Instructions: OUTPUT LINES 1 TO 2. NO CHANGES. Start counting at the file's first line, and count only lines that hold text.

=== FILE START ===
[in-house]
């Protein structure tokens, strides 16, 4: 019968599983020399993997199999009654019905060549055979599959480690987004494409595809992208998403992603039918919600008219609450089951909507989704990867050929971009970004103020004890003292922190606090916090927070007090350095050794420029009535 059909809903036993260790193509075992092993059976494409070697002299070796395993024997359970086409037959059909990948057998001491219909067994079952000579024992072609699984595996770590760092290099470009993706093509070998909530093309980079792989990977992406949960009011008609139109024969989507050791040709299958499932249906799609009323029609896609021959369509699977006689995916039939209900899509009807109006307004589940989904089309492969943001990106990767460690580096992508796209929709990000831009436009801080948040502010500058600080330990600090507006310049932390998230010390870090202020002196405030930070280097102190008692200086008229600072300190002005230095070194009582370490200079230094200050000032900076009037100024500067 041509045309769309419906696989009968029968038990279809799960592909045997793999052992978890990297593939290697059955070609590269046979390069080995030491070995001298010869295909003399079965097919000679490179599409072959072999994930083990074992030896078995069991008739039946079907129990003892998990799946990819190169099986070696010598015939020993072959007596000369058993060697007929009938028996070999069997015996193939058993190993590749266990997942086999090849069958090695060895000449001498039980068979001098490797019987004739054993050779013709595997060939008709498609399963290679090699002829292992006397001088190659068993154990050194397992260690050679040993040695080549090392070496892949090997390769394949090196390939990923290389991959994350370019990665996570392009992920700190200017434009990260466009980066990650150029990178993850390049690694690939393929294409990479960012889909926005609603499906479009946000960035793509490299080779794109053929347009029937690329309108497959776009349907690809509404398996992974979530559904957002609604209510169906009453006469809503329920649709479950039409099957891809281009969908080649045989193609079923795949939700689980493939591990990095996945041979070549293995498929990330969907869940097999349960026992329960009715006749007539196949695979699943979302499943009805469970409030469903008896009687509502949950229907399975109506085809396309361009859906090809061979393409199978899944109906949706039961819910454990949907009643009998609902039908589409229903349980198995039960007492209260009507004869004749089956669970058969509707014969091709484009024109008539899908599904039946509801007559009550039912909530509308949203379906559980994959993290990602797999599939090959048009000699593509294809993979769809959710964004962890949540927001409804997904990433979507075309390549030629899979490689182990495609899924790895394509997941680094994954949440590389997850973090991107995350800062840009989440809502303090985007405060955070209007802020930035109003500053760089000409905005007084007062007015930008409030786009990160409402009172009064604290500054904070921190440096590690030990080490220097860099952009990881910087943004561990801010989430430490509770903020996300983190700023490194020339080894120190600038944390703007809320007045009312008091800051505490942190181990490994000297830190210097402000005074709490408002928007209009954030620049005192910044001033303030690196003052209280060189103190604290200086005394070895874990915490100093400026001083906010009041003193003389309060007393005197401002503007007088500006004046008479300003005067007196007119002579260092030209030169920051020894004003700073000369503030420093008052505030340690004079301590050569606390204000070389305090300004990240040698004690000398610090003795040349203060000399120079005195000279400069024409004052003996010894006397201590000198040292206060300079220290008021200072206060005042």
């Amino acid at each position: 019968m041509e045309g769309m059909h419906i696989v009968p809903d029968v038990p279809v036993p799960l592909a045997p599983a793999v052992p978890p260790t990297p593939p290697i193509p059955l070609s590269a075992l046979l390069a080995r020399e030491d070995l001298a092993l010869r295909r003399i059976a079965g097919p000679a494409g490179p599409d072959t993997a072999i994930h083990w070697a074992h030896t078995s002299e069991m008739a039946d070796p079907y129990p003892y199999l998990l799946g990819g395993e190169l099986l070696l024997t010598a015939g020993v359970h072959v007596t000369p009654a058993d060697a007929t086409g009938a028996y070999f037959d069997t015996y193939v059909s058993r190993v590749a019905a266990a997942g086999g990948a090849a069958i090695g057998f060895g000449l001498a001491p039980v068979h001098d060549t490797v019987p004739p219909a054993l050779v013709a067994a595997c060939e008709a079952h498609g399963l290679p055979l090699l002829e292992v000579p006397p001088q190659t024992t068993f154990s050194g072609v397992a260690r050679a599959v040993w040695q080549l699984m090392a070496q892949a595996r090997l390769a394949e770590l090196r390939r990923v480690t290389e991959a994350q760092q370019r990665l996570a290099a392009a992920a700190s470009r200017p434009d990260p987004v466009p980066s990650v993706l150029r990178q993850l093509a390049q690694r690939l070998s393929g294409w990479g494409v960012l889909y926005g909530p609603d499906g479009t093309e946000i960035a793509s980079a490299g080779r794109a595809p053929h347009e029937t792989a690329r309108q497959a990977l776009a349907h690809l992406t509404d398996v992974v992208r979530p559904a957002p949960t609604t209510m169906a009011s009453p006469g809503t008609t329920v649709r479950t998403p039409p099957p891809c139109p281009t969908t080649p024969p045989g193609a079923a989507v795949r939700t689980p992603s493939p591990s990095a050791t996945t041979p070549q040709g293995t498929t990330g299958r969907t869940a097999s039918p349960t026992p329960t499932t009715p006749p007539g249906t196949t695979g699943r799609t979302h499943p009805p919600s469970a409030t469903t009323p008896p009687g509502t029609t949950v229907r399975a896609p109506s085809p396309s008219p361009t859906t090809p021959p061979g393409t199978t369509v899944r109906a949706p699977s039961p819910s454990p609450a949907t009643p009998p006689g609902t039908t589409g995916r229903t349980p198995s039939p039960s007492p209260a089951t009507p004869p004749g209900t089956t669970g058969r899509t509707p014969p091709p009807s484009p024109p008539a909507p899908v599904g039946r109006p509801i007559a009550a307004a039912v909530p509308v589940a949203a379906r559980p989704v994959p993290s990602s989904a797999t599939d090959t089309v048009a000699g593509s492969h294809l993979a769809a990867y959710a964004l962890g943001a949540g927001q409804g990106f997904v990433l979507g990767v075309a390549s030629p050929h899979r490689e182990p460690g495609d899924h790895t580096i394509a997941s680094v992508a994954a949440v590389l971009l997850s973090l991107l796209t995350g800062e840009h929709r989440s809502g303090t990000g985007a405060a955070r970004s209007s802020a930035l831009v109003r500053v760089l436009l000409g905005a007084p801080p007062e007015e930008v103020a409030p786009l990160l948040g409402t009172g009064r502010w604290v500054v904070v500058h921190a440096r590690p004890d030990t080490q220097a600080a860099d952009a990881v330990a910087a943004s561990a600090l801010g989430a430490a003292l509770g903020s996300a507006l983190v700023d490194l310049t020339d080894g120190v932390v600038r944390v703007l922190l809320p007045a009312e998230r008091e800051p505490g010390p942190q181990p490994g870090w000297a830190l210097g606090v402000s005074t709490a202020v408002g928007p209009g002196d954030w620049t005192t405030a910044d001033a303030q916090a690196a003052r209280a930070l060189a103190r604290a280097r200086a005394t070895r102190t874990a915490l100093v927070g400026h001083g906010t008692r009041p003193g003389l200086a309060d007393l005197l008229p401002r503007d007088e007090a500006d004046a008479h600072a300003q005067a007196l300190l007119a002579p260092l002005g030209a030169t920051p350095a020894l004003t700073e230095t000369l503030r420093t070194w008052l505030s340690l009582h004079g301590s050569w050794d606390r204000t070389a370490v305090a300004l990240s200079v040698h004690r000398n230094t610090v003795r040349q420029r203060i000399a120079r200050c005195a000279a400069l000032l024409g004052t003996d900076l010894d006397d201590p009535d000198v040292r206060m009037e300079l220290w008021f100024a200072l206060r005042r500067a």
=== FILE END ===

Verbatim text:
[in-house]
């Protein structure tokens, strides 16, 4: 019968599983020399993997199999009654019905060549055979599959480690987004494409595809992208998403992603039918919600008219609450089951909507989704990867050929971009970004103020004890003292922190606090916090927070007090350095050794420029009535 059909809903036993260790193509075992092993059976494409070697002299070796395993024997359970086409037959059909990948057998001491219909067994079952000579024992072609699984595996770590760092290099470009993706093509070998909530093309980079792989990977992406949960009011008609139109024969989507050791040709299958499932249906799609009323029609896609021959369509699977006689995916039939209900899509009807109006307004589940989904089309492969943001990106990767460690580096992508796209929709990000831009436009801080948040502010500058600080330990600090507006310049932390998230010390870090202020002196405030930070280097102190008692200086008229600072300190002005230095070194009582370490200079230094200050000032900076009037100024500067 041509045309769309419906696989009968029968038990279809799960592909045997793999052992978890990297593939290697059955070609590269046979390069080995030491070995001298010869295909003399079965097919000679490179599409072959072999994930083990074992030896078995069991008739039946079907129990003892998990799946990819190169099986070696010598015939020993072959007596000369058993060697007929009938028996070999069997015996193939058993190993590749266990997942086999090849069958090695060895000449001498039980068979001098490797019987004739054993050779013709595997060939008709498609399963290679090699002829292992006397001088190659068993154990050194397992260690050679040993040695080549090392070496892949090997390769394949090196390939990923290389991959994350370019990665996570392009992920700190200017434009990260466009980066990650150029990178993850390049690694690939393929294409990479960012889909926005609603499906479009946000960035793509490299080779794109053929347009029937690329309108497959776009349907690809509404398996992974979530559904957002609604209510169906009453006469809503329920649709479950039409099957891809281009969908080649045989193609079923795949939700689980493939591990990095996945041979070549293995498929990330969907869940097999349960026992329960009715006749007539196949695979699943979302499943009805469970409030469903008896009687509502949950229907399975109506085809396309361009859906090809061979393409199978899944109906949706039961819910454990949907009643009998609902039908589409229903349980198995039960007492209260009507004869004749089956669970058969509707014969091709484009024109008539899908599904039946509801007559009550039912909530509308949203379906559980994959993290990602797999599939090959048009000699593509294809993979769809959710964004962890949540927001409804997904990433979507075309390549030629899979490689182990495609899924790895394509997941680094994954949440590389997850973090991107995350800062840009989440809502303090985007405060955070209007802020930035109003500053760089000409905005007084007062007015930008409030786009990160409402009172009064604290500054904070921190440096590690030990080490220097860099952009990881910087943004561990801010989430430490509770903020996300983190700023490194020339080894120190600038944390703007809320007045009312008091800051505490942190181990490994000297830190210097402000005074709490408002928007209009954030620049005192910044001033303030690196003052209280060189103190604290200086005394070895874990915490100093400026001083906010009041003193003389309060007393005197401002503007007088500006004046008479300003005067007196007119002579260092030209030169920051020894004003700073000369503030420093008052505030340690004079301590050569606390204000070389305090300004990240040698004690000398610090003795040349203060000399120079005195000279400069024409004052003996010894006397201590000198040292206060300079220290008021200072206060005042």